I think it’s time to give Ben Foster his due. If anyone can eventually replace Christopher Walken as Hollywood’s go-to character actor, capable of infusing films with doses of insta-strange madness, it has to be Foster. I could point to his scenery-chewing role as a gang-banger in the underrated and exploitative Alpha Dog (it’s pretty awesome). Even in his toned-down performance in 3:10 to Yuma, Foster invests every scene with a sense of menace. The Mechanic is no exception. Yes, Jason Statham is the star of the film, proving himself as reliable and stone-faced as ever. But it’s Foster who makes almost every scene more interesting than it should be. For the first half hour before he appears, it’s as if the film hasn’t yet woken up; it simply regurgitates low-rent action film cliches, albeit with better actors, such as Donald Sutherland and Tony Goldwyn.
Despite it’s generic qualities, which are numerous, The Mechanic maintains an appealing lack of moral rectitude throughout its running time. Statham plays Arthur Bishop, a “mechanic”, which is code for assassin. He kills people for an unspecified evil corporate entity run by his mentor (Sutherland). The lack of specificity concerning his motivations is an asset to the film. It helps make the hackneyed direction by Simon West (Con Air, Lara Croft: Tomb Raider) more palatable. For example, when Bishop takes on his mentor’s son Steve (Foster) as a protege, we are treated to the usual training montages.
But then something interesting happens halfway through the film. The screenplay, adapted by Richard Wenk from the 1972 film of the same name, manages to rise above the direction. As many screenwriters will tell you, you can make a bad movie out of a good script, but not the other way around. It may seem strange that I’m touting this movie, as it barely builds its main characters, let alone explores them. But that’s what makes the dynamic of the film interesting. For example, in one particularly gory scene Steve is meant to slip an anesthetic to a target assassin who he is then supposed to kill. He doesn’t follow through – not because he has a crisis of conscience, but because he’d rather take the man on himself, mano-a-mano. What follows is a furious (and oddly homoerotic) bloodbath involving broken furniture, windows, and many sharp pointy potential weapon-like objects (screwdrivers, broken vases, the like). West’s uninspired handle on the action is made up for, both by the uncompromising violence and the fact that Foster’s thirst for blood is left unexplained and unpunished.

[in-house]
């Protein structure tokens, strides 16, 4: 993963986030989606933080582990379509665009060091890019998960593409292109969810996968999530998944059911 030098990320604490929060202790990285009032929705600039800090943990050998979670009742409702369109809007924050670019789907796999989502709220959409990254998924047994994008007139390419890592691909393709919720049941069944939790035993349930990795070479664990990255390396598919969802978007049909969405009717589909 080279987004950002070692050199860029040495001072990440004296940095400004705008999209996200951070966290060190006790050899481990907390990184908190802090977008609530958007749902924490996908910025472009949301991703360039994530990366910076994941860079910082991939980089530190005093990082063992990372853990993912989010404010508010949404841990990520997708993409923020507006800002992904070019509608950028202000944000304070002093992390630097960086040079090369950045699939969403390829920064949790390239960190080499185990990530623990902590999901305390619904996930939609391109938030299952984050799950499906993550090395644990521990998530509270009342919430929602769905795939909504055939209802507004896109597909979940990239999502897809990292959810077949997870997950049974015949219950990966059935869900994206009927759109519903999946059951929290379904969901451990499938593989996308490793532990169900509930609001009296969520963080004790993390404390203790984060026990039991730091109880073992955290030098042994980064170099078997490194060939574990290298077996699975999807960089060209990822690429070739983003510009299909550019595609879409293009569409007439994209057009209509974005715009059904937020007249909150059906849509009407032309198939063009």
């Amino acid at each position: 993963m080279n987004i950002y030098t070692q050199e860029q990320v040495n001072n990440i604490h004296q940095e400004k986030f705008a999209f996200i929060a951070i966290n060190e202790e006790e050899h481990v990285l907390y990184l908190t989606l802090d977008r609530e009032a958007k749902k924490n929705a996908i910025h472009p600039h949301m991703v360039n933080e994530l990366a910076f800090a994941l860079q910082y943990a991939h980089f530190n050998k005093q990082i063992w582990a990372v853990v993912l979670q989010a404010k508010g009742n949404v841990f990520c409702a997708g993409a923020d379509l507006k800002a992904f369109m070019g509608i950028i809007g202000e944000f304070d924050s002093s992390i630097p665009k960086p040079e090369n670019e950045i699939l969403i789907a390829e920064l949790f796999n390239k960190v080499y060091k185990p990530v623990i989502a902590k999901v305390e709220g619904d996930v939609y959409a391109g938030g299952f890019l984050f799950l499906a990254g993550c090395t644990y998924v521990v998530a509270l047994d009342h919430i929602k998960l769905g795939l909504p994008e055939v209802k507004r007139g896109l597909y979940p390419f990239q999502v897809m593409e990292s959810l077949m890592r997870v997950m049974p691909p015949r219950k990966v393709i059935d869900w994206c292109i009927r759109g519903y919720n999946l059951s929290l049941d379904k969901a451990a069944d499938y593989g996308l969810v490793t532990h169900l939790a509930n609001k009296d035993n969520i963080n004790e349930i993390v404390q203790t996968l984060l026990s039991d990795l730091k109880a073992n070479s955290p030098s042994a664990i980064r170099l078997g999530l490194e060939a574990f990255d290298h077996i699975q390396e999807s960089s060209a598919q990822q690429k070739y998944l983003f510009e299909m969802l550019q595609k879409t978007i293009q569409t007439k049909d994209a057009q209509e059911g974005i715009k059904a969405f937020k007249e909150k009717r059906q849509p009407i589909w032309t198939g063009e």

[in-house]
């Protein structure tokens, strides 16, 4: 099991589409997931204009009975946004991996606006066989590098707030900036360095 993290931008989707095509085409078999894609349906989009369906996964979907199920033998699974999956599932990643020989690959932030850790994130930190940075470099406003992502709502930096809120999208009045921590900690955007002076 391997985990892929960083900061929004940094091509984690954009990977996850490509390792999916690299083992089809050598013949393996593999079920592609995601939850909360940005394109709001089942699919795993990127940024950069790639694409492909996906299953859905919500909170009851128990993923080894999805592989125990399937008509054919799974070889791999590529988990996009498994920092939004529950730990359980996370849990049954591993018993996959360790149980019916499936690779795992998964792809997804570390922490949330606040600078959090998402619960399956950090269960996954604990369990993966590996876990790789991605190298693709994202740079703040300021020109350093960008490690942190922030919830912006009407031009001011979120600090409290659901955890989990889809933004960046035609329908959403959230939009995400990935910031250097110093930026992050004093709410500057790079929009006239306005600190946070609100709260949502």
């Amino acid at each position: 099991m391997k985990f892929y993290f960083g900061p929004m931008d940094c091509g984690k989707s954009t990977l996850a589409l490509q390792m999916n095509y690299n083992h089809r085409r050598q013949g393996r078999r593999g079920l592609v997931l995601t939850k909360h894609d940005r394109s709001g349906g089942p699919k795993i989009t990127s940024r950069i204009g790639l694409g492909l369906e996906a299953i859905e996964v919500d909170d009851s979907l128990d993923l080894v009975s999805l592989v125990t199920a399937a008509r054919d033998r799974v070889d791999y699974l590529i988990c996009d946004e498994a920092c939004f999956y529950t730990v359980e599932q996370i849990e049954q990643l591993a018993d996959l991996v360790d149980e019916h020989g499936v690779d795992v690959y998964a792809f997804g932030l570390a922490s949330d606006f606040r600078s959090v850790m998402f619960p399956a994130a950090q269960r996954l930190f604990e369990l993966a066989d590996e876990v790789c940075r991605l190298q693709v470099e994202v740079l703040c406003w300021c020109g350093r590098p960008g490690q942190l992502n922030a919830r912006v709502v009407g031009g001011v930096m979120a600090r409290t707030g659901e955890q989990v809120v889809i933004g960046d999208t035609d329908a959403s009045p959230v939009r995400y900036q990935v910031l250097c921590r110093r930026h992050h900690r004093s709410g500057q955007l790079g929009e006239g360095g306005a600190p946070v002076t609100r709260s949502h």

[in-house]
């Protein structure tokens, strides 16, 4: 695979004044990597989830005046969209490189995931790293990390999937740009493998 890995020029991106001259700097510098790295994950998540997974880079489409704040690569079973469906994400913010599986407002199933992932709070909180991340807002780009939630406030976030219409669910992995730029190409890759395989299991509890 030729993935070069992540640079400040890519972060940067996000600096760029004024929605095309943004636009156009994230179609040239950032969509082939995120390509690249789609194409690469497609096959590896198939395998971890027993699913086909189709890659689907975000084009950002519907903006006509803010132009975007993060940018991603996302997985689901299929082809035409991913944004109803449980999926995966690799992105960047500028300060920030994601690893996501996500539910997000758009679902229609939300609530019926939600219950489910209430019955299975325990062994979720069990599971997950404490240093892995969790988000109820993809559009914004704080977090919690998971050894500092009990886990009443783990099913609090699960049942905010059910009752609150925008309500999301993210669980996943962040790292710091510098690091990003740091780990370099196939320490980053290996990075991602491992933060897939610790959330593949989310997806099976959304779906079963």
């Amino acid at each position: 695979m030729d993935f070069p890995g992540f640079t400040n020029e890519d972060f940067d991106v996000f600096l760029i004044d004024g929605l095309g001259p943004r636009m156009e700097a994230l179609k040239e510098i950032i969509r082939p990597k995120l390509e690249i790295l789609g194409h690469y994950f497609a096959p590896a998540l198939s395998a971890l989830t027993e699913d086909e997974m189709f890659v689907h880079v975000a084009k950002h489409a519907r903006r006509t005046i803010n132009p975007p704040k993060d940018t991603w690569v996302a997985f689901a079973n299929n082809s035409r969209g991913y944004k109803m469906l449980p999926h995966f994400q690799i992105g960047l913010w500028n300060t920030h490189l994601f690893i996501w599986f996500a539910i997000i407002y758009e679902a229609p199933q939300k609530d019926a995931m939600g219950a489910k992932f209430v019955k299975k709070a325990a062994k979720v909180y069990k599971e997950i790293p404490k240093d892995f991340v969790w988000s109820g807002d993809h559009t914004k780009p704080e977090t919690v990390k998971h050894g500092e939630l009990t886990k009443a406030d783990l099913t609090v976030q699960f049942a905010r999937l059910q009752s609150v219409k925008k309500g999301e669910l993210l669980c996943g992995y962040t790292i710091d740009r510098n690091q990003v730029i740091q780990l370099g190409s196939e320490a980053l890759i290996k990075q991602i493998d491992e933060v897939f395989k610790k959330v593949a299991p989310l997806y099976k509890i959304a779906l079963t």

When it comes to mid-budget genres films with titles like “The Mechanic”, the qualities of the film which transcend the genre become very apparent. The Transporter series (also starring Statham) made themselves worthwhile by combining smartly choreographed action sequences with a self-awareness of its genre limitations. Other genre films aren’t as fortunate, so it’s odd and encouraging to see a generic action film from a hack director turn out so well. Let’s be honest, whenever an action film character has to make the obligatory “moral decision”, and ends up making the “right” one, as action fans we feel a little bit cheated. We can’t help but feel it could have been more interesting if the filmmakers had followed through with some of their darker suggestions about the leading man. However, when that happens in The Mechanic, it creates an uneasy atmosphere. Nothing feels sacred, and I could tell from leaving the theatre that some people were unhappy with that decision, making the film much more divisive than it anyone would have expected. So a hearty “Bravo!” to Simon West for making his first good film*, even if he was more of a hindrance to it than an asset.
*Con Air doesn’t count. That film was a masterpiece due to a combination of Nic Cage’s hair and his generally awesome demeanor.
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